Q: Our old set of wheels gave out and my husband and I want to buy a good, used car. What about buying on Craigslist? We’ve heard some good deals are there, but I’m not sure I’d trust it. What do you hear?
— S. Rickett, St. Louis
A: Craigslist has an old-fashioned flea market vibe to it, and that’s both a good and bad thing.
You really never know what you’re going to get when you visit the site, but there are some jewels to be had, as far as used cars go, if you take some precautions.
We’d recommend you start with some homework. Craigslist is, for sure, a viable option for car buyers. The company is expected to earn $99 million in 2010, according to Wall Street estimates, and that’s not chump change. So it’s not like you’re dealing with some fly-by-night operator. Craigslist may have the .org behind its name, but don’t let that fool you — it’s out to make a profit and companies that provide bad customer service experiences usually see those profits threatened.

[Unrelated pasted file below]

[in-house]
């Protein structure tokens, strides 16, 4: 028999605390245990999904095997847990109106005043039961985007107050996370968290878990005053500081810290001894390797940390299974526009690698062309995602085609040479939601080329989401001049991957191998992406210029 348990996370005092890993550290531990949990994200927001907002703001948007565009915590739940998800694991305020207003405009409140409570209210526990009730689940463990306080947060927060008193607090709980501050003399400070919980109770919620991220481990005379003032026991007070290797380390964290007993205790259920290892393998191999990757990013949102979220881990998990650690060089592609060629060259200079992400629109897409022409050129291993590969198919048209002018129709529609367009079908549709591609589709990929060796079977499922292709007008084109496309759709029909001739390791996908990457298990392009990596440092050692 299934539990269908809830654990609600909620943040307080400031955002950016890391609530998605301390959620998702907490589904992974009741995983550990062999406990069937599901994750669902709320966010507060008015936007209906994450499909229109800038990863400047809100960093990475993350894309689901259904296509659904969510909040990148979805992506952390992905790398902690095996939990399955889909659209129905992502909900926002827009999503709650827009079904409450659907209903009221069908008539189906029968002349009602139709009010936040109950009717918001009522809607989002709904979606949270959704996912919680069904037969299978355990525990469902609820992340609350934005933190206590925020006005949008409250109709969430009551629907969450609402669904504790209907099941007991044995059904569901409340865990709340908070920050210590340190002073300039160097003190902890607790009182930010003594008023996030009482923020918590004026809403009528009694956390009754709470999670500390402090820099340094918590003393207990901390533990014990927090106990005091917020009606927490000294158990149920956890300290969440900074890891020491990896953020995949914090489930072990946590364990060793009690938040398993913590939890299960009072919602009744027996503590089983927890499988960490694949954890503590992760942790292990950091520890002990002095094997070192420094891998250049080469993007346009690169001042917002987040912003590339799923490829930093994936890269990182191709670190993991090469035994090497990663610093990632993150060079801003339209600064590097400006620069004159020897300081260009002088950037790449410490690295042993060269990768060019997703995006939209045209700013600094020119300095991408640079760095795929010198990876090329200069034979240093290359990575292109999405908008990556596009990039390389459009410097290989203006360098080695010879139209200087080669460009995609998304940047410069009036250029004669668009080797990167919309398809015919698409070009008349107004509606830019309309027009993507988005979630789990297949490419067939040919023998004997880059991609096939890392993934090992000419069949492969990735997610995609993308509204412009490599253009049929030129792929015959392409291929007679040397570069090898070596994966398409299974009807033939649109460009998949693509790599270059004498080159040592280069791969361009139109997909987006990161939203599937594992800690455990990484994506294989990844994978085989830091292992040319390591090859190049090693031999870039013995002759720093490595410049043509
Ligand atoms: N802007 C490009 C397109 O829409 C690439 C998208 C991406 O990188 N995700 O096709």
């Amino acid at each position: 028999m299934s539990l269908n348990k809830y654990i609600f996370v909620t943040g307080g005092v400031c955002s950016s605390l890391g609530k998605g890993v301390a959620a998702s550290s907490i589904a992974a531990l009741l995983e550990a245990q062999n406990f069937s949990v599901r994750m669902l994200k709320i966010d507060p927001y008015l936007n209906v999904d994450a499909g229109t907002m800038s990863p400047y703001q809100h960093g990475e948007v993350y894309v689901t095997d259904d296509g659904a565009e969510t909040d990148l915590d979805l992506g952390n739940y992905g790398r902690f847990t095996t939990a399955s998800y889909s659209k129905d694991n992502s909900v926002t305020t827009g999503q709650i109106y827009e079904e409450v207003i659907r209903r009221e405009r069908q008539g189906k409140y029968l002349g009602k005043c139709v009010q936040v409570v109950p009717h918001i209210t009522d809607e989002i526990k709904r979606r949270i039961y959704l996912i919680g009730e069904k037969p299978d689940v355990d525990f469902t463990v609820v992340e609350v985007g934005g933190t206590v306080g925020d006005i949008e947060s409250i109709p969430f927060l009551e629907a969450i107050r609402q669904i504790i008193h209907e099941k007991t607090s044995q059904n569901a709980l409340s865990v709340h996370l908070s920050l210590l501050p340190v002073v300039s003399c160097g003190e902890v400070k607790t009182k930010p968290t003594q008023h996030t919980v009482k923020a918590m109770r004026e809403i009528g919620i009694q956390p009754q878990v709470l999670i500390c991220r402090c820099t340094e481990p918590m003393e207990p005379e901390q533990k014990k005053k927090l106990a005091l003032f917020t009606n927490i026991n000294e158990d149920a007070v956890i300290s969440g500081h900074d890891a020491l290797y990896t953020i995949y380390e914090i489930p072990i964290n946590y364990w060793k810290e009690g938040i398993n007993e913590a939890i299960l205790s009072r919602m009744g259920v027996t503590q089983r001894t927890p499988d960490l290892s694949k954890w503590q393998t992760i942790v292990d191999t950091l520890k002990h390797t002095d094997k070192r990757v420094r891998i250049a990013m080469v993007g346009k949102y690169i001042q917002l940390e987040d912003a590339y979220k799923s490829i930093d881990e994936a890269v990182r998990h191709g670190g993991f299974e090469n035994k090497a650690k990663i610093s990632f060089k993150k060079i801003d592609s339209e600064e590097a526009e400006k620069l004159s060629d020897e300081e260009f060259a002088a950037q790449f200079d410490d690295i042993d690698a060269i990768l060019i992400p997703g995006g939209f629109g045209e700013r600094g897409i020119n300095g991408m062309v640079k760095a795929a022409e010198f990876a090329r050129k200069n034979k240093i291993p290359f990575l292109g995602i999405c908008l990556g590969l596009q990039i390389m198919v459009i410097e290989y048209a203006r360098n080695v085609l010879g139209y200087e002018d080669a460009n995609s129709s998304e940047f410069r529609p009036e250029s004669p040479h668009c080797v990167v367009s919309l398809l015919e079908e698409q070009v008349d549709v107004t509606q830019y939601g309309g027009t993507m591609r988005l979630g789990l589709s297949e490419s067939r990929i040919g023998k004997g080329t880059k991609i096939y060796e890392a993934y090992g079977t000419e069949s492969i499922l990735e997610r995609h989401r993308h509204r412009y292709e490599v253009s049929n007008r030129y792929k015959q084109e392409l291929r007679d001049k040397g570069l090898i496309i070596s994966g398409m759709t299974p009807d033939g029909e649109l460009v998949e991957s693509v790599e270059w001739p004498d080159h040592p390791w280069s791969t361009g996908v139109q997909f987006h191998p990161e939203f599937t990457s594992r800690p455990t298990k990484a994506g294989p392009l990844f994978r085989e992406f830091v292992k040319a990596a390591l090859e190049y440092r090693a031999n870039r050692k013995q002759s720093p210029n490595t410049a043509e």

So it’s in its best interest for Craigslist to give you a good used-car experience.
Start by learning how to best use the site. To save you some time, we checked out the various “how-to” websites on Craigslist and highly recommend About.com’s suite of Craiglist tutorials.
Once you're familiar with the site, apply these used-card buying tips to minimize any potential trouble buying an auto on the site.
Keep it local. You’ll want to drive the car before you buy it, and you should also have it examined by a mechanic for any signs of trouble. That’s not tough to do inside of your own area code. But outside of it is a different story. It’s much easier to check out a local deal than it is a deal three states over.
Don’t agree to have your car shipped to you. Craigslist is upfront with the fact that you should be cautious of having a car shipped to you. Way too often, an offer to ship a car is tied to a scam. You always want to pick the car up yourself. If a seller says that’s not possible, take a pass on the deal.